Arisaig's Lewis: There is not just a glass ceiling - there is a glass closet (click here for the interview)
In September, Lauren Mason spoke to Arisaig's Rebecca Lewis, a managing partner at emerging market investment firm Arisaig Partners.
She explained that the "glass closet" preventing LGBTQ+ members of the asset management industry from progressing in their careers can be broken by a larger number of openly gay role models, as well as management teams "living their values" and encouraging employees to "bring their whole authentic selves to work".
Lewis, who is gay herself, also said a push for diversity must be prevalent across companies' portfolios as well as in their respective offices, in order to truly work towards positive change.
For instance, she pointed out that the firm's flagship Asia Consumer fund holds a stock called Godrej Consumer, an Indian company that produces toiletries and personal care products.
Lewis said the firm's CEO Vivek Gambhir is a "huge advocate" for LGBTQ+ rights in India - a country where it was illegal to be gay until 2018.
Click here for the full interview
October#IAM... Gavin Lewis
In the second article of the series, editor Lauren Mason spoke to BlackRock managing director Gavin Lewis about the three words he has chosen for his #IAM campaign submission that best portray his identity.
The aim of the campaign, which was launched shortly after the George Floyd Murder in May this year, was to provide black members of the asset management community – and allies – a platform to write their own narratives and eradicate any preconceived stereotypes.
In this article, Lewis describes the crucial role his mother played in his life and upbringing, raising two children in a world where systemic racism still exists, and the importance of mentorship to break barriers and encourage inclusivity in the industry.
To read Gavin Lewis' #IAM interview, click here
To read Justin Onuekwusi's #IAM interview, click here
To read Marisa Hall's #IAM interview, click here
LGBT Great and Incisive Media unite to champion LGBT+ agenda in financial services (read more here)
Last month, LGBT Great and Incisive Media announced they had signed an exclusive partnership to work together to accelerate progress of the LGBT+ agenda across the investment, pensions, wealth management and savings industry.
Launched in January 2019, LGBT Great's global membership programme is based on three strategic pillars - Insights, Visibility and Outreach - which are designed to help member firms achieve a greater level of LGBT+ diversity and inclusion confidence.
The new partnership with Incisive Media will shine a valuable spotlight on this important work and extend its reach through the group's market-leading publications Investment Week, Professional Pensions, Professional Adviser, COVER and International Investment.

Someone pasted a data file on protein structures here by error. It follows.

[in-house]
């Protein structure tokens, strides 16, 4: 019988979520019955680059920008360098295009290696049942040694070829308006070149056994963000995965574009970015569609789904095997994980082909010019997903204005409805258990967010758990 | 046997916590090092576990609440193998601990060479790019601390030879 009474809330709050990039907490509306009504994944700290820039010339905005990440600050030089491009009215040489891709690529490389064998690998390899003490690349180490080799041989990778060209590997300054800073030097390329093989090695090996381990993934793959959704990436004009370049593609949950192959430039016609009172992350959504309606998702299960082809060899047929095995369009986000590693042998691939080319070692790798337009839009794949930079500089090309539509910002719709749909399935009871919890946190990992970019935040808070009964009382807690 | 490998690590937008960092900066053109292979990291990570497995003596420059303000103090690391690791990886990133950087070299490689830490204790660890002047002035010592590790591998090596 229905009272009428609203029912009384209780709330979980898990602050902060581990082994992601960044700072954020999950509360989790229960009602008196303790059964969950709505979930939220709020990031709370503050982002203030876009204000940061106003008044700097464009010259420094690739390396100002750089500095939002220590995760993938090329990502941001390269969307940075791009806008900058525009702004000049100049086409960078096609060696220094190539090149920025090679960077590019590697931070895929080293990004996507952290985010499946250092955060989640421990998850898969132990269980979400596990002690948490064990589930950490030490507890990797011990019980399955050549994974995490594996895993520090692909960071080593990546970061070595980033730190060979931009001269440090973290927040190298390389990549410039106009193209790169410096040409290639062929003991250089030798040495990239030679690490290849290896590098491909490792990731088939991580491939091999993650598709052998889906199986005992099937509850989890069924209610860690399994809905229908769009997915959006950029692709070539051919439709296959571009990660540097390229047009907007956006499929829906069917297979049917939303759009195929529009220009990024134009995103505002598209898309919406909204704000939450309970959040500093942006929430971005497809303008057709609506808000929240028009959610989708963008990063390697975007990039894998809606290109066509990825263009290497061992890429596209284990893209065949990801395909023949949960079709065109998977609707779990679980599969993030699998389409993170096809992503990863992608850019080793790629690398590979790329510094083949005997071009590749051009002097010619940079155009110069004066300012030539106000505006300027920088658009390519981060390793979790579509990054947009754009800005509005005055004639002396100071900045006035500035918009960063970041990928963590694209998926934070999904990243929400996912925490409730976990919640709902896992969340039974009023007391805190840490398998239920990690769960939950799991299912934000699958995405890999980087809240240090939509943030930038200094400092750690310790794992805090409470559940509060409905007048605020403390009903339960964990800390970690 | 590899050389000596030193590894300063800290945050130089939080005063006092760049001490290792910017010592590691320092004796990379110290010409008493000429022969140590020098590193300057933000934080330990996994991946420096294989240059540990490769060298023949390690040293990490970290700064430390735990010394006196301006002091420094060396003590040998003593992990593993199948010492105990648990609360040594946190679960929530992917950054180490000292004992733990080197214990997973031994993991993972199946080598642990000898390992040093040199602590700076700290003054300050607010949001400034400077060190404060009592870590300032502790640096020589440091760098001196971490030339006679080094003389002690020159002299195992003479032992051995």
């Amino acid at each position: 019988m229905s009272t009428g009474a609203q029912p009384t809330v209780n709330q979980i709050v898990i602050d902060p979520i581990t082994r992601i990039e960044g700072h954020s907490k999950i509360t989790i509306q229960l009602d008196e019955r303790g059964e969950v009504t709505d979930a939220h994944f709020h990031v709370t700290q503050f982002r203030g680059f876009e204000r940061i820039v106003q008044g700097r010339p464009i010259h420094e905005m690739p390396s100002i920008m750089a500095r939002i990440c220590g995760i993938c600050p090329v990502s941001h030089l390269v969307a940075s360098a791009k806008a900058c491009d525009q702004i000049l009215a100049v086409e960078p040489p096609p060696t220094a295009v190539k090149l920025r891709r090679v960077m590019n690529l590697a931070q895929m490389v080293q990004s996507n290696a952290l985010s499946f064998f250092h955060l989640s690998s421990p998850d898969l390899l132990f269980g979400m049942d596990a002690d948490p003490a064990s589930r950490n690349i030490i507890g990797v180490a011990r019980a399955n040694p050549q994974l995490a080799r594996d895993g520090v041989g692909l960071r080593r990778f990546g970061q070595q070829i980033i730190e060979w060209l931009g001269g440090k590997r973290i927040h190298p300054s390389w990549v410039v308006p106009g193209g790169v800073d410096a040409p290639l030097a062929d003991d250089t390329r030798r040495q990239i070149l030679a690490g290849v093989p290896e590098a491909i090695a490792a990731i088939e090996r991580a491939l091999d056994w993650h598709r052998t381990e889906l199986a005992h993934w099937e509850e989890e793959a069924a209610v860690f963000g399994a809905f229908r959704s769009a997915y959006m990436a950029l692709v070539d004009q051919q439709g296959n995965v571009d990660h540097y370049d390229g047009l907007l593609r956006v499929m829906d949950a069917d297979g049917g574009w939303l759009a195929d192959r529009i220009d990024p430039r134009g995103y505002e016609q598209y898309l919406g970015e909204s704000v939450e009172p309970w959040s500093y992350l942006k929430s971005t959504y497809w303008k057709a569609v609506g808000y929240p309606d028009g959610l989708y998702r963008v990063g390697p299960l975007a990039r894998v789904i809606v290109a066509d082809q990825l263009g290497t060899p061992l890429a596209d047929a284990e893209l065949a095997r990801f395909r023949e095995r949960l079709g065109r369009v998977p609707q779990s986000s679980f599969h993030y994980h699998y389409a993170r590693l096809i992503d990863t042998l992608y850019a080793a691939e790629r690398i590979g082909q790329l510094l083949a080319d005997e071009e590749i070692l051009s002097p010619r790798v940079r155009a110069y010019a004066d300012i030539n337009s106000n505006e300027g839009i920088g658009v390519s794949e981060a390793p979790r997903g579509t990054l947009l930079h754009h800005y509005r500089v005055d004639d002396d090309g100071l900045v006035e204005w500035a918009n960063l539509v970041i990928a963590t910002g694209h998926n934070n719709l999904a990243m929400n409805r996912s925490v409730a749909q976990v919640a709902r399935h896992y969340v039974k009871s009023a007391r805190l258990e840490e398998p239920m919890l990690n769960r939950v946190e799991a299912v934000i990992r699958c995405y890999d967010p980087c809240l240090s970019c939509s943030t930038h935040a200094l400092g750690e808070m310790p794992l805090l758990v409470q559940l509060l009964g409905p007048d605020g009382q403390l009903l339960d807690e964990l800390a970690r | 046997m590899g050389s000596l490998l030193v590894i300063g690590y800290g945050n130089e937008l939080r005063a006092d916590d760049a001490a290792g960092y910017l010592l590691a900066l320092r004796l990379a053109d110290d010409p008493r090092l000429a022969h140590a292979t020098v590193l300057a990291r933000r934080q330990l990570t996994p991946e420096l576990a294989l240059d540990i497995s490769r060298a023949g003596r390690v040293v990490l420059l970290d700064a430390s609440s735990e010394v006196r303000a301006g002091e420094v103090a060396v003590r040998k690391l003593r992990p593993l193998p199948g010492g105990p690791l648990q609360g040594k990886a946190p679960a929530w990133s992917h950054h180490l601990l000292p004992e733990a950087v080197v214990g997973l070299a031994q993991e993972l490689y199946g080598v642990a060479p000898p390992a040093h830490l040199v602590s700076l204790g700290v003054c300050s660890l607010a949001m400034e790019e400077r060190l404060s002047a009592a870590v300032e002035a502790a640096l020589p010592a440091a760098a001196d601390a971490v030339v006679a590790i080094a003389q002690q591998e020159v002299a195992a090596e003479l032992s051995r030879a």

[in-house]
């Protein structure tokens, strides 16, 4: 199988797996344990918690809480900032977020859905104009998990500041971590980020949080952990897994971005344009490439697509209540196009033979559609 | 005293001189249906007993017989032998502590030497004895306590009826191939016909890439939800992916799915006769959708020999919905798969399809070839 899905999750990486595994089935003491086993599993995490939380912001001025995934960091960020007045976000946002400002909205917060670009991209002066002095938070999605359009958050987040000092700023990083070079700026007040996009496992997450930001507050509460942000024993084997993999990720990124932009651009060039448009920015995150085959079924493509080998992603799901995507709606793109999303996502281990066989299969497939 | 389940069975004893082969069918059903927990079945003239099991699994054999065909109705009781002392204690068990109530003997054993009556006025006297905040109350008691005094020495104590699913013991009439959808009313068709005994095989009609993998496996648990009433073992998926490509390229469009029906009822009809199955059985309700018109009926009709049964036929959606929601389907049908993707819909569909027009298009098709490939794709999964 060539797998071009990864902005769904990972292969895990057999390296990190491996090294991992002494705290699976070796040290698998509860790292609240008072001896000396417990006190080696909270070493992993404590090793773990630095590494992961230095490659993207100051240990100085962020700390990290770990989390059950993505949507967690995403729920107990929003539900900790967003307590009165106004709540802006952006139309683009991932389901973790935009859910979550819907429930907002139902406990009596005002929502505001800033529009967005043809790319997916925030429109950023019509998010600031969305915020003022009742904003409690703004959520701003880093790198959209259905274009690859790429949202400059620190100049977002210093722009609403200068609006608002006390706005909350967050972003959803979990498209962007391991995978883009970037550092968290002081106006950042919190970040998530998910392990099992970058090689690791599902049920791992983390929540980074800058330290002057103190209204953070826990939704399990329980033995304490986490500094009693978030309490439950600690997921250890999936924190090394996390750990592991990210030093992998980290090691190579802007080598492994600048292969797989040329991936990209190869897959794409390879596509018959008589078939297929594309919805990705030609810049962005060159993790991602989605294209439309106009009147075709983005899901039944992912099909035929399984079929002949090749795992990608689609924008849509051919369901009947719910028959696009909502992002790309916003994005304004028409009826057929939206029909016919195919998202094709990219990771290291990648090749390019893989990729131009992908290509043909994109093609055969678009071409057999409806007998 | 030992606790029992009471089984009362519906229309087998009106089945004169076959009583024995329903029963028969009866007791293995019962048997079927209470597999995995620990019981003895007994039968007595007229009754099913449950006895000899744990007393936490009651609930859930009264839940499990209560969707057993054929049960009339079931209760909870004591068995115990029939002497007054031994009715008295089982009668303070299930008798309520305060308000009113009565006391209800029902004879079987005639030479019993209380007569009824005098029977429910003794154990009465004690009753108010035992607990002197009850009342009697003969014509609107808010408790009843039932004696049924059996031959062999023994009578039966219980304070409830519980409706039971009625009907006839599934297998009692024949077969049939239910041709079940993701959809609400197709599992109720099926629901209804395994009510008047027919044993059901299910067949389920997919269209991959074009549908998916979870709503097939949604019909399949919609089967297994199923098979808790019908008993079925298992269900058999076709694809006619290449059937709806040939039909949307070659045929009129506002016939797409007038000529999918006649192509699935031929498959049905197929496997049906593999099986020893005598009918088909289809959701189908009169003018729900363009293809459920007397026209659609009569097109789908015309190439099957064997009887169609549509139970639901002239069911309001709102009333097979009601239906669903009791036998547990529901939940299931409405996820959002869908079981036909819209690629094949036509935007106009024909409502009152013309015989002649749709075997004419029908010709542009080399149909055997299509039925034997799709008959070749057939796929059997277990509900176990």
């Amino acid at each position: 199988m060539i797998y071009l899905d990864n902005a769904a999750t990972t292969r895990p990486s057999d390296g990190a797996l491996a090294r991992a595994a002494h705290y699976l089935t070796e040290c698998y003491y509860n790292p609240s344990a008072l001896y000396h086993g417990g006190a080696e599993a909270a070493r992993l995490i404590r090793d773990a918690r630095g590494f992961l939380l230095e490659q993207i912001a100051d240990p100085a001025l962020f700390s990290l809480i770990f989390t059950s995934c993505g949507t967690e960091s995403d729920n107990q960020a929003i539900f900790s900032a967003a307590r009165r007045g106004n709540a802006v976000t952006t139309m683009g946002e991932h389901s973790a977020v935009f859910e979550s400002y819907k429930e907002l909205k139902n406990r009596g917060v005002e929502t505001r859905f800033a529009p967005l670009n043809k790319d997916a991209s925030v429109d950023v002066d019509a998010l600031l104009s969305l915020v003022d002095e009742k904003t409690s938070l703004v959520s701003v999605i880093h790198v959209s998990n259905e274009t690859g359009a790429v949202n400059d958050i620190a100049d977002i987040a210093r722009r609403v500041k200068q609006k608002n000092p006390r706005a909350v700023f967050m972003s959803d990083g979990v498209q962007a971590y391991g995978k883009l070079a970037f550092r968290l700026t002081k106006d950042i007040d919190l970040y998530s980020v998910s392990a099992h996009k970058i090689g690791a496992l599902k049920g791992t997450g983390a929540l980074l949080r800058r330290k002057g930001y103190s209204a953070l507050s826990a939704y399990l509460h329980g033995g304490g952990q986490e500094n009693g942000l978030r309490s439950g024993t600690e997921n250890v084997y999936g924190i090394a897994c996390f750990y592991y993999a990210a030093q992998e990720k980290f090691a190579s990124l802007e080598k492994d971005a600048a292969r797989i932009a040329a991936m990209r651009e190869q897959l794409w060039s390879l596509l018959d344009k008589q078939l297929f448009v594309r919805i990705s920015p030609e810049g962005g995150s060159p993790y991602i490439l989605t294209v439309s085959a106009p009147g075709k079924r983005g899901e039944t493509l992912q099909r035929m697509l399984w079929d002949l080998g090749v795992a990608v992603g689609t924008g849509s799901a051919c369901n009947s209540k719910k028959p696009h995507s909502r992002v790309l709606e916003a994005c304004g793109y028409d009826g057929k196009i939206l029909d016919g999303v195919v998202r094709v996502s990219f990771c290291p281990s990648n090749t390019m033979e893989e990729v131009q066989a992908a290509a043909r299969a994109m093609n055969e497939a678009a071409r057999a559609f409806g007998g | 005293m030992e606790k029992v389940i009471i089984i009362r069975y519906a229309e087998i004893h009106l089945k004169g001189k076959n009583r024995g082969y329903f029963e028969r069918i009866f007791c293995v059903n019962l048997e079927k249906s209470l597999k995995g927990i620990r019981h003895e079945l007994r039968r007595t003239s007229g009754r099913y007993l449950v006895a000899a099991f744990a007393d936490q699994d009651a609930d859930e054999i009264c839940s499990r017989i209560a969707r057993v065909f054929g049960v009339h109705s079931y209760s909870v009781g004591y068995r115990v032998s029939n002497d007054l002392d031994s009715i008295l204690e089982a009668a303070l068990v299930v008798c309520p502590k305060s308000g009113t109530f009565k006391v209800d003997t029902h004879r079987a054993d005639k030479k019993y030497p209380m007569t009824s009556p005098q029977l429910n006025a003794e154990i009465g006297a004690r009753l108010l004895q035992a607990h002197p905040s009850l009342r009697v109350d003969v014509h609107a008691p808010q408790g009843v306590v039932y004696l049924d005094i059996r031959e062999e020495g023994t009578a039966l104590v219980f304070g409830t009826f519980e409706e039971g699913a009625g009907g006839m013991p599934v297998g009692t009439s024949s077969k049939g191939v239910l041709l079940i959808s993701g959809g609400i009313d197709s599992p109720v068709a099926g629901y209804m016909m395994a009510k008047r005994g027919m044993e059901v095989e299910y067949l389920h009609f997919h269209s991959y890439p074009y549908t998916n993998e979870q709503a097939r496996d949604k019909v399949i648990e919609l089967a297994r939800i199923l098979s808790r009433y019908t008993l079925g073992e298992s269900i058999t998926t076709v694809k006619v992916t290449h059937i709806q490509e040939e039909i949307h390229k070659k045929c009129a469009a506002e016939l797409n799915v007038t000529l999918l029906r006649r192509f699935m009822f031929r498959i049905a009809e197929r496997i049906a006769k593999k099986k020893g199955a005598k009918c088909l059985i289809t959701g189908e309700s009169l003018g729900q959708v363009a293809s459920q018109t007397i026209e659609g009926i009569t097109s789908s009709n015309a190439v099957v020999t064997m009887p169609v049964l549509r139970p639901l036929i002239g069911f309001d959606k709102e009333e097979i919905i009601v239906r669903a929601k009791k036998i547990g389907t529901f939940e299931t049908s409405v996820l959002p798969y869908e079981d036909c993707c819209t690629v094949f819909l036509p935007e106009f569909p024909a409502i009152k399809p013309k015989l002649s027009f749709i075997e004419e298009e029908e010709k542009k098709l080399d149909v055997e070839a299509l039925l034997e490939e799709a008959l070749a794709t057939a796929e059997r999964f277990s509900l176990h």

It will lead to a number of exciting initiatives, including the launch of the LGBT+ benchmarking tool iiBT as an industry-wide benchmark next September, which will recognise progress being made within the industry.
Investment Week reveals the winners of the Women in Investment Awards 2020 (catch up on demand here)
Earlier this month, we were delighted to reveal the winners of Investment Week’s Women in Investment Awards in a special online ceremony, co-hosted by comedian Zoe Lyons and editor-in-chief Katrina Lloyd.
We had a record number of nominations for the awards this year, which shows the sector's commitment to accelerate the pace of change towards a more diverse and inclusive industry even during these difficult times.
What was particularly commendable this year was the scale of our winners' achievements at a time when they were facing huge pressures in their personal and professional lives coping with the fallout from Covid-19.
Now in their fourth year, new categories for the Women in Investment Awards in 2020 included Wealth Manager of the Year and Distribution Woman of the Year, sitting alongside established categories including Rising Star of the Year, Mentor of the Year and Returner of the Year.
As another year draws to an end, Investment Week looks back over some of the biggest, most hard-hitting and thought-provoking diversity news stories, features and profiles that have appeared in the magazine and on the website over the last 12 months.
As another year draws to an end, Investment Week looks back over some of the biggest, most hard-hitting and thought-provoking diversity news stories, features and profiles that have appeared in the magazine...